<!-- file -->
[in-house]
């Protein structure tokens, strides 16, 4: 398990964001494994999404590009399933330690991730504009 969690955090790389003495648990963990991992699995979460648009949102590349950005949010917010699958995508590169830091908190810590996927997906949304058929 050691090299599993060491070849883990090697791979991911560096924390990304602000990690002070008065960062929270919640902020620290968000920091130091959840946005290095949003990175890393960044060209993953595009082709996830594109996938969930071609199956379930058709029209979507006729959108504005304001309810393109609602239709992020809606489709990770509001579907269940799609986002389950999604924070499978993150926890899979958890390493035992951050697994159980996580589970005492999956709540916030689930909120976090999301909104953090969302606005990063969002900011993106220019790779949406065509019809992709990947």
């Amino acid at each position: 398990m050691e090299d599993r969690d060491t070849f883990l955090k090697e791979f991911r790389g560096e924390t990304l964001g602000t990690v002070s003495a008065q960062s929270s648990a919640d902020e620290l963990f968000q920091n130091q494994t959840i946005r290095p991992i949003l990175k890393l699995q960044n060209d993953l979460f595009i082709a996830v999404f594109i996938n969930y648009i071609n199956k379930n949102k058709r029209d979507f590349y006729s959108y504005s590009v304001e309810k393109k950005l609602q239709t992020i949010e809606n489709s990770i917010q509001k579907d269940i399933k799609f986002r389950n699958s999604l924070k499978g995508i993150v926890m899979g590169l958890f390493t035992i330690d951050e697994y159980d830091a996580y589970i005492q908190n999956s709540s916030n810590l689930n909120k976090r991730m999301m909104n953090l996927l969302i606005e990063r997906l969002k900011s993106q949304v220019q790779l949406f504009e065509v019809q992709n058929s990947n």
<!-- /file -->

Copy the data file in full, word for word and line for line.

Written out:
[in-house]
């Protein structure tokens, strides 16, 4: 398990964001494994999404590009399933330690991730504009 969690955090790389003495648990963990991992699995979460648009949102590349950005949010917010699958995508590169830091908190810590996927997906949304058929 050691090299599993060491070849883990090697791979991911560096924390990304602000990690002070008065960062929270919640902020620290968000920091130091959840946005290095949003990175890393960044060209993953595009082709996830594109996938969930071609199956379930058709029209979507006729959108504005304001309810393109609602239709992020809606489709990770509001579907269940799609986002389950999604924070499978993150926890899979958890390493035992951050697994159980996580589970005492999956709540916030689930909120976090999301909104953090969302606005990063969002900011993106220019790779949406065509019809992709990947």
């Amino acid at each position: 398990m050691e090299d599993r969690d060491t070849f883990l955090k090697e791979f991911r790389g560096e924390t990304l964001g602000t990690v002070s003495a008065q960062s929270s648990a919640d902020e620290l963990f968000q920091n130091q494994t959840i946005r290095p991992i949003l990175k890393l699995q960044n060209d993953l979460f595009i082709a996830v999404f594109i996938n969930y648009i071609n199956k379930n949102k058709r029209d979507f590349y006729s959108y504005s590009v304001e309810k393109k950005l609602q239709t992020i949010e809606n489709s990770i917010q509001k579907d269940i399933k799609f986002r389950n699958s999604l924070k499978g995508i993150v926890m899979g590169l958890f390493t035992i330690d951050e697994y159980d830091a996580y589970i005492q908190n999956s709540s916030n810590l689930n909120k976090r991730m999301m909104n953090l996927l969302i606005e990063r997906l969002k900011s993106q949304v220019q790779l949406f504009e065509v019809q992709n058929s990947n």